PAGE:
My own preference would be for a pledge to vote NO on any piece of legislation regarding business except for one calling for complete withdrawal of government involvement from business except for enforcement of contracts, but that would probably be too much to hope for.

They are supposedly coming home Aug 7th for the August break without voting on the health care bill. Most of them will be having a "town hall" meeting with the constituents while they're here, and I would suggest making it a point to show up at the meetings with metaphorical pitchforks and torches, and be prepared to give the bums a piece of your mind. Visit their websites to find the scheduled times and places.

Same tactic applies to Senators, who are sitting on the Cap and Tax bill the house sent to them.

Tuesday, July 28, 2009


I suppose, that since everyone else has put up several posts on the topic, I have to also. Jumping off a cliff-like.

Right now the Dems have enough votes to put Winnie-the-Pooh on the supreme court, and appear ready to do pretty much that. Sotomayors record shows her to be more of a me-too jurist than the sort of thinker who writes opinions. As long as race doesn't get brought up, she rules fairly conservatively, but if that or some issue of government power is at question, she will be a reliable vote for the statist left.

Overall, she will likely be a politically safe replacement for Souter, in that she will vote pretty much the same way he would have. What I don't see is the kind of sharp mind that persuades the other justices to a more extreme position on an opinion.

When Alito and Roberts were up for confirmation, it was obvious that the lefty members of the committee didn't like either of them much. It was also obvious who the smartest person in the room was each time, and it certainly wasn't any of the Senators. This time is was pretty clear that most of the senators rated higher than Sotomayor, with only Senator Franken being obviously lower on the IQ food chain.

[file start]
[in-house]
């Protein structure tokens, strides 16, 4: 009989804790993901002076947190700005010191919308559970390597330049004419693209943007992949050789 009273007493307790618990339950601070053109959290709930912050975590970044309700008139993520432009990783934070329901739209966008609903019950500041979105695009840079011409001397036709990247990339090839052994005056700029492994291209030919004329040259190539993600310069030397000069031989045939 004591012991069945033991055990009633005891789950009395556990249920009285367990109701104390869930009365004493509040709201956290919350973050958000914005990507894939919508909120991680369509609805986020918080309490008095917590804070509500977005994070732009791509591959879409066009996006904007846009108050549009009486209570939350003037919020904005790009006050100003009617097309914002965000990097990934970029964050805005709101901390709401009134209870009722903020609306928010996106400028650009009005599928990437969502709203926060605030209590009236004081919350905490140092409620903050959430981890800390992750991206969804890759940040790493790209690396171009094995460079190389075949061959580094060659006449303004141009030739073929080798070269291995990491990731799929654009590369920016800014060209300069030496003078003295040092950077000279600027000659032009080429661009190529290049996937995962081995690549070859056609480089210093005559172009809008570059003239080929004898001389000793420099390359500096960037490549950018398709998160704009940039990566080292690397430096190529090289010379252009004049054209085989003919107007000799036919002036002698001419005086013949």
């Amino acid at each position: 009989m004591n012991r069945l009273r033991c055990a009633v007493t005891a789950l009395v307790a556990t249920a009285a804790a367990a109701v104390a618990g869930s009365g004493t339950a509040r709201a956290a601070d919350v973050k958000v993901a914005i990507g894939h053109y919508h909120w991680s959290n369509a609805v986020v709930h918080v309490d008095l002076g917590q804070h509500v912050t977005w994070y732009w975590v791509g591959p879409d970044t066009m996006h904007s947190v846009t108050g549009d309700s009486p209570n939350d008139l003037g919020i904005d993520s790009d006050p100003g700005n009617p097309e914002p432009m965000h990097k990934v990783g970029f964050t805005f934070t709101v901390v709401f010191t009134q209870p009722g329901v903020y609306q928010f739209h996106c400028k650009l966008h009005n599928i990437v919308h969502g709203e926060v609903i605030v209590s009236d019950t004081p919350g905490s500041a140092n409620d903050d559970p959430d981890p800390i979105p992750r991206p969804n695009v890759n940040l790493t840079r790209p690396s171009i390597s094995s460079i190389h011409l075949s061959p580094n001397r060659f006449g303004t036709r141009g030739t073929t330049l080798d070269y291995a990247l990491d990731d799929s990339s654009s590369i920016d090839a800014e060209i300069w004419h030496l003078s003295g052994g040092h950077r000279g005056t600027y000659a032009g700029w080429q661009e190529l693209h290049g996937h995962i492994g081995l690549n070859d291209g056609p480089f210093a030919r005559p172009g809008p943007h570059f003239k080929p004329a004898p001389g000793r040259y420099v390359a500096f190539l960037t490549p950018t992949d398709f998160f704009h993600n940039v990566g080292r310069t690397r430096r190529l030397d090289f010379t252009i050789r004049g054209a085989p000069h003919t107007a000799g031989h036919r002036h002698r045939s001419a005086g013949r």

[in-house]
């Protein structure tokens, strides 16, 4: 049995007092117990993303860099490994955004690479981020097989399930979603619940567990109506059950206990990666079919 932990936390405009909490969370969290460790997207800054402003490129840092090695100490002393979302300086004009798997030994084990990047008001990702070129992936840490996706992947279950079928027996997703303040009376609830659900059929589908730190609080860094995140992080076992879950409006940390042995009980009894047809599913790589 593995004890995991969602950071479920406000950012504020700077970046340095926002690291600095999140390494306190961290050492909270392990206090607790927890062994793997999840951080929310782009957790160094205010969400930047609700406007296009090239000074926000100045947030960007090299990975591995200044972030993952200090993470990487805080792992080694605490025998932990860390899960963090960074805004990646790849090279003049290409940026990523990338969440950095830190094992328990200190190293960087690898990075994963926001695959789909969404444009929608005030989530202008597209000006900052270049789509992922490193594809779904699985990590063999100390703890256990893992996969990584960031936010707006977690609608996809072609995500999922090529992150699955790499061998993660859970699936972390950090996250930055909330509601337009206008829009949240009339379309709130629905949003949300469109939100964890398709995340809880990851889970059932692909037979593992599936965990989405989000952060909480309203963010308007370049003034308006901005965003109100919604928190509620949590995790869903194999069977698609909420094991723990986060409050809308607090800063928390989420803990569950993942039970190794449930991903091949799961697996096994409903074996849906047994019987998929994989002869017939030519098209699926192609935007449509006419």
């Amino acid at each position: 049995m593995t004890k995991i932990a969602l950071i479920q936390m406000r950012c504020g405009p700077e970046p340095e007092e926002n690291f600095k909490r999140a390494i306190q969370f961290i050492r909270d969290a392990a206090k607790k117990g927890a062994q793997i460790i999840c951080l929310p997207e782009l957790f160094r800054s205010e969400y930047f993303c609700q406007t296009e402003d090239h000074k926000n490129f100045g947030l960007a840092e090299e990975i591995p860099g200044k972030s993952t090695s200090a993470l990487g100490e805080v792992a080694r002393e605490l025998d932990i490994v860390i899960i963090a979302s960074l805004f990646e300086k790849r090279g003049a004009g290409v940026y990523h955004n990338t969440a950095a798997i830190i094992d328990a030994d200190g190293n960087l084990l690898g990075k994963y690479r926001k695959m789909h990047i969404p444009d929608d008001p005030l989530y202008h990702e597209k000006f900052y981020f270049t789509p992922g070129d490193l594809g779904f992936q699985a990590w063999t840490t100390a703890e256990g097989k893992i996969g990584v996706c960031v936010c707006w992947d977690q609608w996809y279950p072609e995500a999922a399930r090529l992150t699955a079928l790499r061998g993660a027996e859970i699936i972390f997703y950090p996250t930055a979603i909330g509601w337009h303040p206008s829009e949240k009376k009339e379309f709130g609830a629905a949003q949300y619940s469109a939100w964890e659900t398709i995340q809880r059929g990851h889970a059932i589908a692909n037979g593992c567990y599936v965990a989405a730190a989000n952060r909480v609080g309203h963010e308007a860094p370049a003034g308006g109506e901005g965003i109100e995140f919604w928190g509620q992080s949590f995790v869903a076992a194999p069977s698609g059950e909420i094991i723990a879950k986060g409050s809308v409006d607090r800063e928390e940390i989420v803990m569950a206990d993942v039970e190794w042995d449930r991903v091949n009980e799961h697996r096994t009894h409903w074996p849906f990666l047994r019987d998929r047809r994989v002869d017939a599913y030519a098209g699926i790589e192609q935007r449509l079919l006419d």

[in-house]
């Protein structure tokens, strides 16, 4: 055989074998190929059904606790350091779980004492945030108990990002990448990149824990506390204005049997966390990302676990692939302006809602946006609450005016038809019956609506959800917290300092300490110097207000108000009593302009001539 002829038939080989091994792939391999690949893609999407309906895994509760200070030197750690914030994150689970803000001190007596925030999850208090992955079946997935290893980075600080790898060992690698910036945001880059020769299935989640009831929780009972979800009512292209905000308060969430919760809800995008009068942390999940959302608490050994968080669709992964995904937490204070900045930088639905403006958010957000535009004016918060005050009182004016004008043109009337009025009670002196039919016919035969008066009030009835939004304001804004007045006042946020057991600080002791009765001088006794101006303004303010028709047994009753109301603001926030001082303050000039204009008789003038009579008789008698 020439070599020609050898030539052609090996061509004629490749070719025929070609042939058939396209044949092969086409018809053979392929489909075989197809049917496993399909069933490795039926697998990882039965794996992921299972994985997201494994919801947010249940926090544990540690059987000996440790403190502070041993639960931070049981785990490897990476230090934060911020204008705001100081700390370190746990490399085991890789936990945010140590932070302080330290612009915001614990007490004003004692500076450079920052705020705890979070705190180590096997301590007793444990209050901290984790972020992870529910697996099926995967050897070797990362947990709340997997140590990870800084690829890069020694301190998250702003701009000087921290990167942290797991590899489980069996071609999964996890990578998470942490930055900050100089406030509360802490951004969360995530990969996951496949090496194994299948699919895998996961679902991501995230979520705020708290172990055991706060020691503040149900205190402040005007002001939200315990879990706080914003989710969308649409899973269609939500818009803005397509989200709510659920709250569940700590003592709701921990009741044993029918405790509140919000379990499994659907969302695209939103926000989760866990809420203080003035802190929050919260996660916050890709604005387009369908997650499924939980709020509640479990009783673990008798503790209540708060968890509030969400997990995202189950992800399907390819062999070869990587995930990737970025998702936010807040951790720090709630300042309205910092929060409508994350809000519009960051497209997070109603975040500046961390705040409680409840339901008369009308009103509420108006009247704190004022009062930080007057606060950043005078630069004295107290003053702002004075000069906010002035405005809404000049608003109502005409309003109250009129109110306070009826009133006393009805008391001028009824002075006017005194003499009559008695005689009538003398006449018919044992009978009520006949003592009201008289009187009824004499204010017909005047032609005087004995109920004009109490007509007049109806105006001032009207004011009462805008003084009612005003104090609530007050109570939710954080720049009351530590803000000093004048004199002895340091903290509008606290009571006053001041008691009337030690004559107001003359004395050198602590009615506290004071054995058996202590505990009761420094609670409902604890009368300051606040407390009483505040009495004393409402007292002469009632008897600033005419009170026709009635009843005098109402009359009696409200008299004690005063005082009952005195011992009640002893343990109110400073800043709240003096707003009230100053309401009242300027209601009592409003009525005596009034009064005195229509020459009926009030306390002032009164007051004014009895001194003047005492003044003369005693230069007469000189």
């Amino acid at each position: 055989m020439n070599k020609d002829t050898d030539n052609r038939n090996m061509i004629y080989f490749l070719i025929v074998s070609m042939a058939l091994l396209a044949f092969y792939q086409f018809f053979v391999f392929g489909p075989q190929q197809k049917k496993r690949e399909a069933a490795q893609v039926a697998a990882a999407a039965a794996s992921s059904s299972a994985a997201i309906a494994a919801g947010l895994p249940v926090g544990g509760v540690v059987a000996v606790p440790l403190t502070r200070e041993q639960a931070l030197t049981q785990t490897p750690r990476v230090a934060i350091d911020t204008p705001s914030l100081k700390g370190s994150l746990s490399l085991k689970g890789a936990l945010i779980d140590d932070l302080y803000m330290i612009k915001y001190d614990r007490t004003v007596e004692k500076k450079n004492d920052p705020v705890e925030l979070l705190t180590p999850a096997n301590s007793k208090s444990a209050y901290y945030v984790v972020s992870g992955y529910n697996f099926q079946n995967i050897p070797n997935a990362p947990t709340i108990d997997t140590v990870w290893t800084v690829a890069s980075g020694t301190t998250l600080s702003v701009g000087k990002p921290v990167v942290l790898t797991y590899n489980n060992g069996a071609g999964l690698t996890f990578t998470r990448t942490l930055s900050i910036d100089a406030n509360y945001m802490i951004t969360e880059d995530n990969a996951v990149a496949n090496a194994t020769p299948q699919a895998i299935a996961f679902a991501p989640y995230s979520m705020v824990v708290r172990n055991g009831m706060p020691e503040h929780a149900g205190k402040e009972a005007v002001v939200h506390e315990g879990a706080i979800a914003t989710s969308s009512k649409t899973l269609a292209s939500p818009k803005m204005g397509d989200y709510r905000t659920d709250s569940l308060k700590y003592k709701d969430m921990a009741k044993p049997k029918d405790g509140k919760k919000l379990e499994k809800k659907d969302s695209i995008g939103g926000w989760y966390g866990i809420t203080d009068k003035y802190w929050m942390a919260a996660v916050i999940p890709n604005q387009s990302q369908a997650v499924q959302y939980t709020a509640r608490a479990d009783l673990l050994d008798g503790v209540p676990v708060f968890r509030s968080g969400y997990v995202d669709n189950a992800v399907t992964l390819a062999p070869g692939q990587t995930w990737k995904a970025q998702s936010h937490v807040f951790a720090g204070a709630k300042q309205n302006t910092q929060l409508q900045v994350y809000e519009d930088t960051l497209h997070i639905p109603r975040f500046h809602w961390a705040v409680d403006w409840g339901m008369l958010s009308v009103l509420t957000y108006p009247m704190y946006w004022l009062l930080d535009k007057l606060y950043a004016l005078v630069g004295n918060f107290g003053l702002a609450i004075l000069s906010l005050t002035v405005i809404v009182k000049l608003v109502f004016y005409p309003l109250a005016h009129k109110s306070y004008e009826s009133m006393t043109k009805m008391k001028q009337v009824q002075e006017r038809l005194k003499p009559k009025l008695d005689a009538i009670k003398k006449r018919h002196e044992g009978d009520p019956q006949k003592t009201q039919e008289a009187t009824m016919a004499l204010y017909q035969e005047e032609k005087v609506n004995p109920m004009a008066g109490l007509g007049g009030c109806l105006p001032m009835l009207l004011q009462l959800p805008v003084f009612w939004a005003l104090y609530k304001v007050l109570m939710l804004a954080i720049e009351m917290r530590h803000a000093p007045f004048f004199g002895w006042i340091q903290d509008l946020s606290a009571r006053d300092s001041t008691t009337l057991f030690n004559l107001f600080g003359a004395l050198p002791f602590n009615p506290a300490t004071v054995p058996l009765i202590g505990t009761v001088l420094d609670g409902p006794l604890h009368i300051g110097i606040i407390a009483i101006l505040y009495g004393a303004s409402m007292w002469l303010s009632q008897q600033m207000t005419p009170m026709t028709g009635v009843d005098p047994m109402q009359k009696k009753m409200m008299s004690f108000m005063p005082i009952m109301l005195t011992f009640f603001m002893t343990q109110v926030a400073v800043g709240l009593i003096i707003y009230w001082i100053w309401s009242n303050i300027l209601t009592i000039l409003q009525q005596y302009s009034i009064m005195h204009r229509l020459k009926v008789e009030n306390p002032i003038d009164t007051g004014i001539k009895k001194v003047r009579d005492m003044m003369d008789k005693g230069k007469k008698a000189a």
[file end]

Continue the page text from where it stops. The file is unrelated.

During the Viet-Nam war there was a story about a Viet-Cong sympathizing farmer in a rice paddy off the end of the runway of an American air base. Whenever an airplane would take off, this farmer would pick up his rifle from the paddy and take a shot at the plane. A new pilot, observing this, reported this to the base commander and asked that the farmer be arrested.

The commander informed the lieutenant that the farmer had been there, shooting at the planes as long as anyone could remember, and to anyones knowledge, had never scored a hit. The feeling was that if he were picked up, the V.C. would send in someone else who might be a better shot.

In Sotomayor, we have that farmer.

Monday, July 27, 2009

Reading the Bills

John Conyers says that reading the bills congress passes is more trouble than it's worth.
"What good is reading the bill if it's a thousand pages and you don't have two days and two lawyers to find out what it means after you read the bill?"
After all it's not like they apply to them.

Sunday, July 26, 2009

Pink Pistols Bikini Picture

The other McCain has declared an International Rule 5 Bikini-fest Week, and since you're probably all tired of reading my rants and raves on the impending apocalypse, and would much rather read about the fully automatic AA-cell rifle, or the motorized Rube-Goldberg inspired can crusher, both of which are unfortunately still under construction, here's a bikini picture which, since I'm a big fan of diversity, sort of invokes the Pink Pistols.

The rules state that the picture can't be too racy, and yeah, this might be pushing it just a bit, but it's the thought that counts.

And if Smitty thinks this is too much, I'll see if I can dig up something (slightly) less likely to have you joining me at the unemployment office.

Oh yes, and remember, when selecting a gun for concealed carry, keep in mind that you have to conceal it somewhere, and if this proves non-feasible, consider living in an open carry state.


An article here references another "scientific" paper using the latest and greatest computer modeling techniques to predict habitat for wild animals, and impact on the habitat due to outside influences such as the construction of a Wal-Mart or global warming. It seems that if Pope Prius I is right, the habitat for the Sasquatch will be adversely impacted, and the denizens of the Pacific Northwest will be forced to move.